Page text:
Discussing with a barista how to make sure scones don't turn out dry, any thoughts?
Abbie is a trusted source on General Cooking.
This is REALLY a question for Mrs Larkin but I am pretty sure it's all about the butter ... the scones pictured above are amazing - give them a look!!!
I think keeping the butter cold, so it stays in pieces in the dough, is essential. Not only for flaky/crumbly texture, but I suspect for moisture balance in the final product.
Moist, sticky dough and a hot oven. Don't over bake.
Oh, one more thing..pat them out to about 1 inch thick prior to cutting. The thinner ones cook faster and dry out more easily.
Also, don't overwork the dough. Mix at low speed, and stop mixing when you still see streaks of flour. I finish mixing by hand.
Yes, don't overwork the dough- just deal with it if it's sticky- its tempting to add extra flour but that will make them drier. And as mentioned already- don't overbake and make sure the oven is preheated & hot. A nice golden brown on the bottoms and little carmelization of the sugar on top, yum!
I have made thousands of scones, and what I find is that recipes without egg have a nice crumb for longer. The best recipes for scones without egg that I've found are in the Cheese Board Collective cookbook--which is a must-have for a scone- or muffin-baker anyway! Scones with egg tend to attract moisture and get quite stale quickly. Blech! The good news is the scones I've made from the Cheese Board Collective cookbook have not often stayed around long enough to really, truly find out if they get stale!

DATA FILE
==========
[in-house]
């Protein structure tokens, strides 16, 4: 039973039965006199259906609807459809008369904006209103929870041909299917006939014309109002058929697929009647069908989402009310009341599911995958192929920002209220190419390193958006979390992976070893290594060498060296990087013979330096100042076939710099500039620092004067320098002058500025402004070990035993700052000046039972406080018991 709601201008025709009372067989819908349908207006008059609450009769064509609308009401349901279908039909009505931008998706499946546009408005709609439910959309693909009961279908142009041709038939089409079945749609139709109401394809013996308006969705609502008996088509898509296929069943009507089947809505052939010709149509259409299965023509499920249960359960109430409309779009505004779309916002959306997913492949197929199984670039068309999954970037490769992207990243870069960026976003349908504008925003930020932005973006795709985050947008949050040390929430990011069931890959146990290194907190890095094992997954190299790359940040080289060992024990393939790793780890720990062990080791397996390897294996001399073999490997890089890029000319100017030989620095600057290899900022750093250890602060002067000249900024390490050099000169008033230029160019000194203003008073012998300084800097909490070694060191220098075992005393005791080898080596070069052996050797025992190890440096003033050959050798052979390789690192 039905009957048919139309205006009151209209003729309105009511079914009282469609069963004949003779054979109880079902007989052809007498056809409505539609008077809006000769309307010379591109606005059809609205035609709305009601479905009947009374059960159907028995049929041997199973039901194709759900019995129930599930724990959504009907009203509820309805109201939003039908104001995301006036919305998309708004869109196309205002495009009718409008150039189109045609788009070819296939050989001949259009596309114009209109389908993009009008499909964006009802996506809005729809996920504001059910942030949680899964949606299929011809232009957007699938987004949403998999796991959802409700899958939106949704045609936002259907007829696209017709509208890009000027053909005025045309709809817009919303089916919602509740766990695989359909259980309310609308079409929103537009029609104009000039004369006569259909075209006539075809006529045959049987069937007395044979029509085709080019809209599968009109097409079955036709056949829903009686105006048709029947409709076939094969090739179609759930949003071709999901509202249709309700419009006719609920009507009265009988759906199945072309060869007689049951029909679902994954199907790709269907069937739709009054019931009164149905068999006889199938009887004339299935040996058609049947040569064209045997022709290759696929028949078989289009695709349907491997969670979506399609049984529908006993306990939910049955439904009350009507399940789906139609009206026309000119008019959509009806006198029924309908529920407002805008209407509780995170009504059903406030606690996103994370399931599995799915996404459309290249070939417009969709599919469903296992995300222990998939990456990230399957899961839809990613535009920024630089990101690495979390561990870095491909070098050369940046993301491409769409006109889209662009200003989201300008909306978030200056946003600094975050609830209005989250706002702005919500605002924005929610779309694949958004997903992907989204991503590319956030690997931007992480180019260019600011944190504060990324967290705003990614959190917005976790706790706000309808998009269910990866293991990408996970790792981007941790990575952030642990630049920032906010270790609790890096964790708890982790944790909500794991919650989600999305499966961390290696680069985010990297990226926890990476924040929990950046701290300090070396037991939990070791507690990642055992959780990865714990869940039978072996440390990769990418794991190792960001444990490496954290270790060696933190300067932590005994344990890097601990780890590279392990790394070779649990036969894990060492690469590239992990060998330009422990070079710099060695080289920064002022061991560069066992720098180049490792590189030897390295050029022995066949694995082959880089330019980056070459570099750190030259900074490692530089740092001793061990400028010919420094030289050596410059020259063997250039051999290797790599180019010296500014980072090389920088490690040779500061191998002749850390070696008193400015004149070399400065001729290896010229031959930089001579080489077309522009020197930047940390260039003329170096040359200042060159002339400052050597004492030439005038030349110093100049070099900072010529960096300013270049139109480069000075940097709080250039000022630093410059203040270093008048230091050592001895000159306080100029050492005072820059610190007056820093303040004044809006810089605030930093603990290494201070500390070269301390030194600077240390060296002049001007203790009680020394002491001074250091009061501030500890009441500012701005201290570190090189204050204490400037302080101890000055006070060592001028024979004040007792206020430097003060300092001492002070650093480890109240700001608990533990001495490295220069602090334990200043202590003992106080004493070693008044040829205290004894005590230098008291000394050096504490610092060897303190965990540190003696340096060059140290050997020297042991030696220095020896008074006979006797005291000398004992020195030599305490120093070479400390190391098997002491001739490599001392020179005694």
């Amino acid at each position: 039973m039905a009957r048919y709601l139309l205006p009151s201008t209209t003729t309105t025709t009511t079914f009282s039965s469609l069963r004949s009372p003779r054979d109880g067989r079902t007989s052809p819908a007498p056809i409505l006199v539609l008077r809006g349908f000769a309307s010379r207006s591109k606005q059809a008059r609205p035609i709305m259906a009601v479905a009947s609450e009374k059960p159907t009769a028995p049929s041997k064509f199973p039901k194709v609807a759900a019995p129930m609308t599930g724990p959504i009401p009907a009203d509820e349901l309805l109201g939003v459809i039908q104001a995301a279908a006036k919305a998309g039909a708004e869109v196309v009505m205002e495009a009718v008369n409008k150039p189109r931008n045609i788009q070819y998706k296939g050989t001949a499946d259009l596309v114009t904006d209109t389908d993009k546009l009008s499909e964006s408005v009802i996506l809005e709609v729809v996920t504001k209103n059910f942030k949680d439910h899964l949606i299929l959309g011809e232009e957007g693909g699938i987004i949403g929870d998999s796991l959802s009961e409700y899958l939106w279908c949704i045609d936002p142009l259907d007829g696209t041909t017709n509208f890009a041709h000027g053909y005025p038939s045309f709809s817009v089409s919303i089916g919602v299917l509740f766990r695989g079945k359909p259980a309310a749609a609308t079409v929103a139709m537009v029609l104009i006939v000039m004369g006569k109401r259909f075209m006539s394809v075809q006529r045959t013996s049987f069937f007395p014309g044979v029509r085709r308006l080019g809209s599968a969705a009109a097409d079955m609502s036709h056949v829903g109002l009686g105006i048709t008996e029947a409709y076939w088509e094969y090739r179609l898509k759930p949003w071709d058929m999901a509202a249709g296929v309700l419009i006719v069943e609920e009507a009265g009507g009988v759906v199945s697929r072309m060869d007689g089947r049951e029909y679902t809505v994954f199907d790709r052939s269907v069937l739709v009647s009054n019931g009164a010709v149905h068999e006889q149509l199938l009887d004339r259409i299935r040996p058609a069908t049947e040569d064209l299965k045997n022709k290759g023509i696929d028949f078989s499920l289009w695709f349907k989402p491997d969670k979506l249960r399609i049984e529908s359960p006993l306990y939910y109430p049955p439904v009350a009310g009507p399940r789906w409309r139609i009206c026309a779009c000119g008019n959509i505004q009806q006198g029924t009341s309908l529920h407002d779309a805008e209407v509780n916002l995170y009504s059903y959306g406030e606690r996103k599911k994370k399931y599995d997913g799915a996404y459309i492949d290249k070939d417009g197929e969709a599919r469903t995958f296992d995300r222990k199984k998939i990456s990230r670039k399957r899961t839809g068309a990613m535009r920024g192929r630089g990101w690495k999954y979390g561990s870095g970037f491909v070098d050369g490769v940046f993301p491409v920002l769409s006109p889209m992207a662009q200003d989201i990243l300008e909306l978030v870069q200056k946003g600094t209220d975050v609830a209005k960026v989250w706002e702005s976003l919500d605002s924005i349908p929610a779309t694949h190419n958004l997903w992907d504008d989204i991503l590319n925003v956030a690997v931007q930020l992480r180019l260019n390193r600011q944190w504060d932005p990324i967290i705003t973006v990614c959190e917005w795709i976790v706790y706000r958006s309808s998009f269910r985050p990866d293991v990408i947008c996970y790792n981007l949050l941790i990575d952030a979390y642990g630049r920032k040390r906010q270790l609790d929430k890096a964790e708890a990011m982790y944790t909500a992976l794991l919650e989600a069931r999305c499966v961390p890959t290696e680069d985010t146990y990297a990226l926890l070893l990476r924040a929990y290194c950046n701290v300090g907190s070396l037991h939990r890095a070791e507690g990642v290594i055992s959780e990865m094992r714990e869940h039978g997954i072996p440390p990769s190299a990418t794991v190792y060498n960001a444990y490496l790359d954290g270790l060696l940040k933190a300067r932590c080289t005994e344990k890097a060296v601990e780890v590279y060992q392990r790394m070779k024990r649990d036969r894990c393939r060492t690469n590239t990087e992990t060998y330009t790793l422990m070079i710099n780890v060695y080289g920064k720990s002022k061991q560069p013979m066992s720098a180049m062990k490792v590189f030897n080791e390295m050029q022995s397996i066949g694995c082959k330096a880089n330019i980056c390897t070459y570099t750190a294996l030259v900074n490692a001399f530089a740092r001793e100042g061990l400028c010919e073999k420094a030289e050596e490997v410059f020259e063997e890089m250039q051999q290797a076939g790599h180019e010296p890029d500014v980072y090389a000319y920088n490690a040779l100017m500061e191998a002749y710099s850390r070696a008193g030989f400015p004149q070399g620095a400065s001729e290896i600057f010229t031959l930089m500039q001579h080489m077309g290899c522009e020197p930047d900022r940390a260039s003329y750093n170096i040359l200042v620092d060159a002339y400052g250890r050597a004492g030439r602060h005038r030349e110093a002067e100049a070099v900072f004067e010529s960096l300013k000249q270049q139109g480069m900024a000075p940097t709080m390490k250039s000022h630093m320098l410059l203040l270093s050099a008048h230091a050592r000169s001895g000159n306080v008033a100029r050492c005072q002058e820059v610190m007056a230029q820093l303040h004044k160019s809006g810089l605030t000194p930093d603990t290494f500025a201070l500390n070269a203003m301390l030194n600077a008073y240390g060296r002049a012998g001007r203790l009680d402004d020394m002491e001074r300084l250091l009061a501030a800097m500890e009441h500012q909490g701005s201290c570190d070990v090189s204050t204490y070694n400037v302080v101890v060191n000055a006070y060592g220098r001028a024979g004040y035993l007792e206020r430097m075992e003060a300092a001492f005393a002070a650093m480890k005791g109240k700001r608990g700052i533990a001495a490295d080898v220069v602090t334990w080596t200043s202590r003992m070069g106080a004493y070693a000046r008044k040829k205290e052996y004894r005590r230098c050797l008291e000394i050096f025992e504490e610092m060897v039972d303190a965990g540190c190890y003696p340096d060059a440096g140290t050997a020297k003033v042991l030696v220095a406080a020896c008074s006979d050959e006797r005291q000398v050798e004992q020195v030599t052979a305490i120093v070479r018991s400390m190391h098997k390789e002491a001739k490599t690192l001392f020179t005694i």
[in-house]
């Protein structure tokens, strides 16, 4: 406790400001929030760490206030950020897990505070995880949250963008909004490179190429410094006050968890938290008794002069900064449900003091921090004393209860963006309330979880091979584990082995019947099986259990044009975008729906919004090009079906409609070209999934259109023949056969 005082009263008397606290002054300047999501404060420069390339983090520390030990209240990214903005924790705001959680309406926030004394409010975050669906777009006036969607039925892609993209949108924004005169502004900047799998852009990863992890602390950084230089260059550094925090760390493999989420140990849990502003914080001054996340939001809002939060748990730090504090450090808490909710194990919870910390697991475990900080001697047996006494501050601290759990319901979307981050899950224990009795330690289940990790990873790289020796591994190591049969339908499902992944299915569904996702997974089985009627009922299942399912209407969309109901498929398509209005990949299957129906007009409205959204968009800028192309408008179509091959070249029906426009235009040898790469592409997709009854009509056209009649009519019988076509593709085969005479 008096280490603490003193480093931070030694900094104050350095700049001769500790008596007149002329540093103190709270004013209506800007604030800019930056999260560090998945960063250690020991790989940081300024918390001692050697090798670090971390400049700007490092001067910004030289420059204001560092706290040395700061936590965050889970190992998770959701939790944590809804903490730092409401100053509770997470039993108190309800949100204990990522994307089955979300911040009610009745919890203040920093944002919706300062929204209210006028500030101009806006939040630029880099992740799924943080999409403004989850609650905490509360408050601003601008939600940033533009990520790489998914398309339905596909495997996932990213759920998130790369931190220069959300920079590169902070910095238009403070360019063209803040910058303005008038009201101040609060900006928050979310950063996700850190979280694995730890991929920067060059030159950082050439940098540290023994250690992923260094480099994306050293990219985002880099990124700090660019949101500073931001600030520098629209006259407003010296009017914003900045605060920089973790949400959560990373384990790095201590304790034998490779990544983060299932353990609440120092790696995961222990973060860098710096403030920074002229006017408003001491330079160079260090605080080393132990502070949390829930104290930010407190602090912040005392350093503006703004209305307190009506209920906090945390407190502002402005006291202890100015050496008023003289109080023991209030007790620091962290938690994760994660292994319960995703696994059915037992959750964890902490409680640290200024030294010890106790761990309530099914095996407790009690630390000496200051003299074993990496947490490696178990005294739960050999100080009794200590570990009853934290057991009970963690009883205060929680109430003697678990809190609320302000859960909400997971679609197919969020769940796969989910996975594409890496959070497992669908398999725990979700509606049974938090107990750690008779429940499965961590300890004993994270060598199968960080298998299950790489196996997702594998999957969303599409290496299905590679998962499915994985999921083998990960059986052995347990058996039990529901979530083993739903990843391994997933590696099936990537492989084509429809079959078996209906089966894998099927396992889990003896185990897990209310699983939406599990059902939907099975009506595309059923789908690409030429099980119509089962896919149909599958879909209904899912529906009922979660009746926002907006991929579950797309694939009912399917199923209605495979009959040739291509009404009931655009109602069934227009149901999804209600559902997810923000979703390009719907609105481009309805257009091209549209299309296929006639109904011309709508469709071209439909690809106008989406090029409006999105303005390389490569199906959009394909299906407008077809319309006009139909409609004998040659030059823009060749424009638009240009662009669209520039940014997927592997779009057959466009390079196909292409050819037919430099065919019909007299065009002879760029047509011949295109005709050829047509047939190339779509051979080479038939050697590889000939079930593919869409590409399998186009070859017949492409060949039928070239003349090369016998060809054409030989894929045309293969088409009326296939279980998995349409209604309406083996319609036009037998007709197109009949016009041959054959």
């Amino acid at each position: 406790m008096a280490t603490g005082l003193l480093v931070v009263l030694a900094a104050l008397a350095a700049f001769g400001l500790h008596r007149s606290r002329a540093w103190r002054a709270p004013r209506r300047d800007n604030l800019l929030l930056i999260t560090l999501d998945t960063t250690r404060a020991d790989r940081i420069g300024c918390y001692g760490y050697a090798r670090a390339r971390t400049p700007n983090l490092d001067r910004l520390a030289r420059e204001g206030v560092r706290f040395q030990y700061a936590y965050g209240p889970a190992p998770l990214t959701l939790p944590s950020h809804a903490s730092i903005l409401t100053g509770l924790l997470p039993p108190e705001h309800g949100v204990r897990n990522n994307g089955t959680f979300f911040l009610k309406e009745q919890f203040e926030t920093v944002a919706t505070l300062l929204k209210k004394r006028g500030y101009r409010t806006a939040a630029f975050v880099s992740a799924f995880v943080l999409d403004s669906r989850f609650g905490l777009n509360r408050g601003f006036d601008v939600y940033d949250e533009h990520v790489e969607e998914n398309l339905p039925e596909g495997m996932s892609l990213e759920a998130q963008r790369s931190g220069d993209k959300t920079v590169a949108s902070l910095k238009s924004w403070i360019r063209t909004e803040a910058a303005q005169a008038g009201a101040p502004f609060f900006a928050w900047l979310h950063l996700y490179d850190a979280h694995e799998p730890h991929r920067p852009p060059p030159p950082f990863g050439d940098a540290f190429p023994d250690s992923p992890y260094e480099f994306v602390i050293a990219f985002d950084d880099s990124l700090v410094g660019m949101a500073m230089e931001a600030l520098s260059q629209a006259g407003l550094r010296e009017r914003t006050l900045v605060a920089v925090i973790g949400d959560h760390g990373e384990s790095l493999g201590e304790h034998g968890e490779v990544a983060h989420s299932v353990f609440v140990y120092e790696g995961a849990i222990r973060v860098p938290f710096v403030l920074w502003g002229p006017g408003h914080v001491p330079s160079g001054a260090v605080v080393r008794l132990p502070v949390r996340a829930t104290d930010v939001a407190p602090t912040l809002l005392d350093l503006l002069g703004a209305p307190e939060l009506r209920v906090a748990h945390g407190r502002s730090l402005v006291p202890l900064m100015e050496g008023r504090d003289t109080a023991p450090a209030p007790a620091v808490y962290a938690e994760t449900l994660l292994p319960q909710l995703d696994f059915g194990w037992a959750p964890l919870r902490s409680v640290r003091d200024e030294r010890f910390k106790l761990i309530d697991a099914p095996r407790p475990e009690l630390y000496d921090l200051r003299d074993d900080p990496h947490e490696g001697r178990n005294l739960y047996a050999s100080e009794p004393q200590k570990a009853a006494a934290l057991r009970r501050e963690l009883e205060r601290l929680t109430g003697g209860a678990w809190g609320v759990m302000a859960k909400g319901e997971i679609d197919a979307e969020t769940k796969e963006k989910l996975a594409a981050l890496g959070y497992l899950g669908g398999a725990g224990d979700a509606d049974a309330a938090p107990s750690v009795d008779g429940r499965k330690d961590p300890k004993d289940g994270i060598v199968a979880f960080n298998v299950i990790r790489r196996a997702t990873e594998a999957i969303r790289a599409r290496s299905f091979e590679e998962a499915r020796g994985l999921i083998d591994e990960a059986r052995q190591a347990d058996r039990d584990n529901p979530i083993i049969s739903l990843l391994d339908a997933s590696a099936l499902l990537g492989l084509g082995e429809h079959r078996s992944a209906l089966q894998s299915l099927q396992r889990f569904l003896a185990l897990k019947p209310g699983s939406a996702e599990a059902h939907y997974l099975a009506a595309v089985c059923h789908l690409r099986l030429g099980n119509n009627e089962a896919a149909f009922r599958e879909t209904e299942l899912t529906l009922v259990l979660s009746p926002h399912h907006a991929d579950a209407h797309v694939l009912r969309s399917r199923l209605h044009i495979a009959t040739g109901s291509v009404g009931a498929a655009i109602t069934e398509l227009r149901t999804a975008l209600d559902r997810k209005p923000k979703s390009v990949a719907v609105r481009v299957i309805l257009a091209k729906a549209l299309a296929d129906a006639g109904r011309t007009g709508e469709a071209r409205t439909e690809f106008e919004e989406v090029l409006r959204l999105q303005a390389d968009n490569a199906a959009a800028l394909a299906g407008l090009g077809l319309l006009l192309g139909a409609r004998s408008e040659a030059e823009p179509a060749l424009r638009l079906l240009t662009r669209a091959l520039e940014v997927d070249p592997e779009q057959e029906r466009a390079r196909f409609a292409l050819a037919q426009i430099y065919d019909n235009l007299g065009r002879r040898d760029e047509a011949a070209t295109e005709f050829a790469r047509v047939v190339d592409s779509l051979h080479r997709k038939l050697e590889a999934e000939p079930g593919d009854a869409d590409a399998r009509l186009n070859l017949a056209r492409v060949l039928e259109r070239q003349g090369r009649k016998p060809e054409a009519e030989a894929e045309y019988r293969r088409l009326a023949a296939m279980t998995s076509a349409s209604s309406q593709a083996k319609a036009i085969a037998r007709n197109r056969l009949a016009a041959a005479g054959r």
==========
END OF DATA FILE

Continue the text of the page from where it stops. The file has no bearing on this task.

I'm late to the scone party!
For a moist and tender scone, use butter and cream. I always use an egg - it adds moisture and the scones will not dry out as quickly if stored in an airtight container.
And, yes! Don't overwork the dough!
Get an oven thermometer to make sure you are baking at the right temp. I always bake scones at 425 F.
Some good scone tips here: http://www.kingarthurflour...
And instructional pictures here: http://www.kingarthurflour...
If you've got the Cooking Illustrated cookbook, it's got a bunch of great scone info there, too. (page 57)
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